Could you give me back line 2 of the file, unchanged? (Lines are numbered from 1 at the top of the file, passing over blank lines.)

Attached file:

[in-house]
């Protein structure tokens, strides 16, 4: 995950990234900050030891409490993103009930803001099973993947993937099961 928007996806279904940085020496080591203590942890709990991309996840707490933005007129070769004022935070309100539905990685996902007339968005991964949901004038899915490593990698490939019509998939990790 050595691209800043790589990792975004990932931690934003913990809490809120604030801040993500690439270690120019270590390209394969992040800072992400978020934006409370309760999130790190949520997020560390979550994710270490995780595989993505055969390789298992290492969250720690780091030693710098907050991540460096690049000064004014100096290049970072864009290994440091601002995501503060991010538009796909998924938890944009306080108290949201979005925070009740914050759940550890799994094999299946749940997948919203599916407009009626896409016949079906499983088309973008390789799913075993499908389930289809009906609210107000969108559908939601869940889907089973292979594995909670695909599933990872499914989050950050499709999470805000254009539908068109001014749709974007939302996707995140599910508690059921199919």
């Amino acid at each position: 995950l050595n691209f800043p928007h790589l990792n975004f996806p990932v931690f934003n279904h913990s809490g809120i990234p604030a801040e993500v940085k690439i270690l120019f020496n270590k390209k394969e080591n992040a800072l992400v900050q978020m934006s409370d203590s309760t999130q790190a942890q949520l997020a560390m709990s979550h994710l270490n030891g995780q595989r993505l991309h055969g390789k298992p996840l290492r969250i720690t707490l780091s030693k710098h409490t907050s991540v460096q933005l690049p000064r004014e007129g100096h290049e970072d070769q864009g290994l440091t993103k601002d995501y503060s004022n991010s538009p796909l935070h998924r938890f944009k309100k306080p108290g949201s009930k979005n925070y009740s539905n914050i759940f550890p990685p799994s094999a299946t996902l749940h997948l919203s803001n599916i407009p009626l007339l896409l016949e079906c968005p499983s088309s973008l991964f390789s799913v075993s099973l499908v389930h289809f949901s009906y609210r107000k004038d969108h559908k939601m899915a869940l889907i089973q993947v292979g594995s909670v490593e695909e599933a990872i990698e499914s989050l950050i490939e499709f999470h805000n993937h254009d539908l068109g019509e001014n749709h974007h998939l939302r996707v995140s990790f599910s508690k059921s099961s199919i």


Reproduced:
């Protein structure tokens, strides 16, 4: 995950990234900050030891409490993103009930803001099973993947993937099961 928007996806279904940085020496080591203590942890709990991309996840707490933005007129070769004022935070309100539905990685996902007339968005991964949901004038899915490593990698490939019509998939990790 050595691209800043790589990792975004990932931690934003913990809490809120604030801040993500690439270690120019270590390209394969992040800072992400978020934006409370309760999130790190949520997020560390979550994710270490995780595989993505055969390789298992290492969250720690780091030693710098907050991540460096690049000064004014100096290049970072864009290994440091601002995501503060991010538009796909998924938890944009306080108290949201979005925070009740914050759940550890799994094999299946749940997948919203599916407009009626896409016949079906499983088309973008390789799913075993499908389930289809009906609210107000969108559908939601869940889907089973292979594995909670695909599933990872499914989050950050499709999470805000254009539908068109001014749709974007939302996707995140599910508690059921199919």